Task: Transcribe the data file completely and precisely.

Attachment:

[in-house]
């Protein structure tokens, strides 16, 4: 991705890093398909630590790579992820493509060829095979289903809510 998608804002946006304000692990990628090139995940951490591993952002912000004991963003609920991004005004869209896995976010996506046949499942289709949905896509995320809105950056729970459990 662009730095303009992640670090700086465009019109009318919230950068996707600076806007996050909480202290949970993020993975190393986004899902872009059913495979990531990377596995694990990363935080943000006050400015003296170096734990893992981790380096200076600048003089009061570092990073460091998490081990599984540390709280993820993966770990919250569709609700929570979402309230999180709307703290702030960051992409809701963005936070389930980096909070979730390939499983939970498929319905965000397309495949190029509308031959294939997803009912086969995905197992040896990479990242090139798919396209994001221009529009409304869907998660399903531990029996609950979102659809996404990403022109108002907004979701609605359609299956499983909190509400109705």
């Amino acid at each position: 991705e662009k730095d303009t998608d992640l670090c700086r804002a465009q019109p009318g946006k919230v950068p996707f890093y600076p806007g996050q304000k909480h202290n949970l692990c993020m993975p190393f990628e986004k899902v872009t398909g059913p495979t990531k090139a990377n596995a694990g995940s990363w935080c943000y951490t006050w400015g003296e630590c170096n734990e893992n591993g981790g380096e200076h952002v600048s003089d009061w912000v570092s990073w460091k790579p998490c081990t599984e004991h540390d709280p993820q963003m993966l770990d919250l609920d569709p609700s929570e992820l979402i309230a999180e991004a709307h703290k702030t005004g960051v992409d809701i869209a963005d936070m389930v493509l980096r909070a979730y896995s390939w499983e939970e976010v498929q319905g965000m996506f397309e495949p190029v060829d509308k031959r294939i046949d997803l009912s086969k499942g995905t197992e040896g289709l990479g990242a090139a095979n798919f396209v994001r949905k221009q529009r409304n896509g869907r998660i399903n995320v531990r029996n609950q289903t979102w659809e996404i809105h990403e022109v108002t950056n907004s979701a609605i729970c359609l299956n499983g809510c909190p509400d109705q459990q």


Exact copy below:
[in-house]
């Protein structure tokens, strides 16, 4: 991705890093398909630590790579992820493509060829095979289903809510 998608804002946006304000692990990628090139995940951490591993952002912000004991963003609920991004005004869209896995976010996506046949499942289709949905896509995320809105950056729970459990 662009730095303009992640670090700086465009019109009318919230950068996707600076806007996050909480202290949970993020993975190393986004899902872009059913495979990531990377596995694990990363935080943000006050400015003296170096734990893992981790380096200076600048003089009061570092990073460091998490081990599984540390709280993820993966770990919250569709609700929570979402309230999180709307703290702030960051992409809701963005936070389930980096909070979730390939499983939970498929319905965000397309495949190029509308031959294939997803009912086969995905197992040896990479990242090139798919396209994001221009529009409304869907998660399903531990029996609950979102659809996404990403022109108002907004979701609605359609299956499983909190509400109705």
């Amino acid at each position: 991705e662009k730095d303009t998608d992640l670090c700086r804002a465009q019109p009318g946006k919230v950068p996707f890093y600076p806007g996050q304000k909480h202290n949970l692990c993020m993975p190393f990628e986004k899902v872009t398909g059913p495979t990531k090139a990377n596995a694990g995940s990363w935080c943000y951490t006050w400015g003296e630590c170096n734990e893992n591993g981790g380096e200076h952002v600048s003089d009061w912000v570092s990073w460091k790579p998490c081990t599984e004991h540390d709280p993820q963003m993966l770990d919250l609920d569709p609700s929570e992820l979402i309230a999180e991004a709307h703290k702030t005004g960051v992409d809701i869209a963005d936070m389930v493509l980096r909070a979730y896995s390939w499983e939970e976010v498929q319905g965000m996506f397309e495949p190029v060829d509308k031959r294939i046949d997803l009912s086969k499942g995905t197992e040896g289709l990479g990242a090139a095979n798919f396209v994001r949905k221009q529009r409304n896509g869907r998660i399903n995320v531990r029996n609950q289903t979102w659809e996404i809105h990403e022109v108002t950056n907004s979701a609605i729970c359609l299956n499983g809510c909190p509400d109705q459990q």